The Social Dimension of Wellness
Any extroverts out there? Then you probably thrive in this dimension! How about my fellow introverts, how are you doing with social connection? Does even the thought seem overwhelming to you? I can relate.
The social dimension of wellness is all about connection with others. This is being intentional about pouring into friendships, scheduling outings and connecting with like-minded individuals. This involves sometimes getting out of your comfort zone to meet new people or try new things with your tribe. It also means being vulnerable and authentically connecting with others.
Let’s be real, those of us who were strong in this category were also most likely the ones that had group Zoom calls and social distanced lunches on the patio during COVID quarantine. Those of us who struggle with this dimension probably were not fazed by the social isolation until we looked up and realized we hadn’t seen anyone in a year.
I think this more than any of the other dimensions has been greatly impacted within the last few years, for everyone. Some of you realized the great community around you and how connection can be made in many ways, others struggled because you need physical connection and were not able to get it while others realized just how alone you were in your life due to your lack of social engagement.
So, now here is the real question. Based on your findings from social distancing, how can you improve (or maintain) a healthy level of social wellness?
Let’s remember, social wellness is not the frequency of social connection as much as the quality of the connection. You can be the most popular person in the world but if all of your social outlets are surface, this area of your life will probably still fall short.
Now, how do we create strong social connections?
First, we need to evaluate whether or not the people in our life are safe to share with. When we share something with them, do they keep it in confidence or go tell everyone about it 10 minutes after you leave? If it is the later, they need to remain surface level friends (or better yet, not friends). If you have someone that you feel safe with and that will keep your trust, perhaps you can start sharing with them more vulnerable parts of your life. I often recommend to clients to share something personal but not too personal. If the person demonstrates trustworthiness for that then next time we share deeper and deeper, proving they are trustworthy or getting confirmation that they are not.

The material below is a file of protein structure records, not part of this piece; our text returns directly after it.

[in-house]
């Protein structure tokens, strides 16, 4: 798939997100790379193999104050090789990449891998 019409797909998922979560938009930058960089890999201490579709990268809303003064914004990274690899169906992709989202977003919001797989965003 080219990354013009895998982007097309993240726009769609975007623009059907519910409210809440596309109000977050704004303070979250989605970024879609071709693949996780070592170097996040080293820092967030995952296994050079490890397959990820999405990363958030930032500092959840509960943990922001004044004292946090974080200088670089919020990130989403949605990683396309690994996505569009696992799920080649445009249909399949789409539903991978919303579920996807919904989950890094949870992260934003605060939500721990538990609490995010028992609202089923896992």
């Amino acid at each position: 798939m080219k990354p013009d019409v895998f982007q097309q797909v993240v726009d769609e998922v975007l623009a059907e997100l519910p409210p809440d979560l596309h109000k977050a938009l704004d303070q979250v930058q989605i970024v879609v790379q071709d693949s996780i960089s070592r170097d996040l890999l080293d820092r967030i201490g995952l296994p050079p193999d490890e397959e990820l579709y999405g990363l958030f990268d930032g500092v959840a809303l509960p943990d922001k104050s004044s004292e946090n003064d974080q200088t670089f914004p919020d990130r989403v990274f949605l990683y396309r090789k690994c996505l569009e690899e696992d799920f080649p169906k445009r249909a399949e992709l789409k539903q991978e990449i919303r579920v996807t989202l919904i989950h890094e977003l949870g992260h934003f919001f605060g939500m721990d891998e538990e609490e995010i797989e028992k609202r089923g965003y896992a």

We also need to create networks of people with similar interests. Maybe you are a new mom and you join a MOPS group. That was such a healing time for me to connect with other moms in similar stages of life with similar struggles. Or perhaps you join a knitting group like my mom, where she has made friendships that have lasted decades. You could join a small group at church or a hiking group on the weekends. This is a beautiful way to seek connection from people you may not have met otherwise who may be different from you but none the less you are able to accept one another wholeheartedly.
Now, I am speaking to you introverts who may be asking yourself why you need to connect with others because it seems like a lot of work that won’t be worth it.
Honestly, not all social connections are worth it which is why you need to explore which ones are. Even introverts need to feel connected, a sense of belonging and of being wanted. Those are not needs unique to extroverts. When we are connected with others, we are reminded that the world is bigger than us, we are not alone and our struggles aren’t our own. Having strong social connections allow us to lean on others when we are struggling and also be able to lift others up when they are having a hard time.
Like the song goes “Lean on me, when you are not strong and I’ll be your friend, I’ll help you carry on. For, it won’t be long till I am gonna need, somebody to lean on”.
Okay, cheesy I know but I know you were singing along.
I want to hear from you, what are some ways you are going to enhance your social wellness? Comment below, DM me or email me and let me know!
Jocelyn is a Licensed Professional Counselor and course creator who desires to help clients heal and grow into who God created them to be.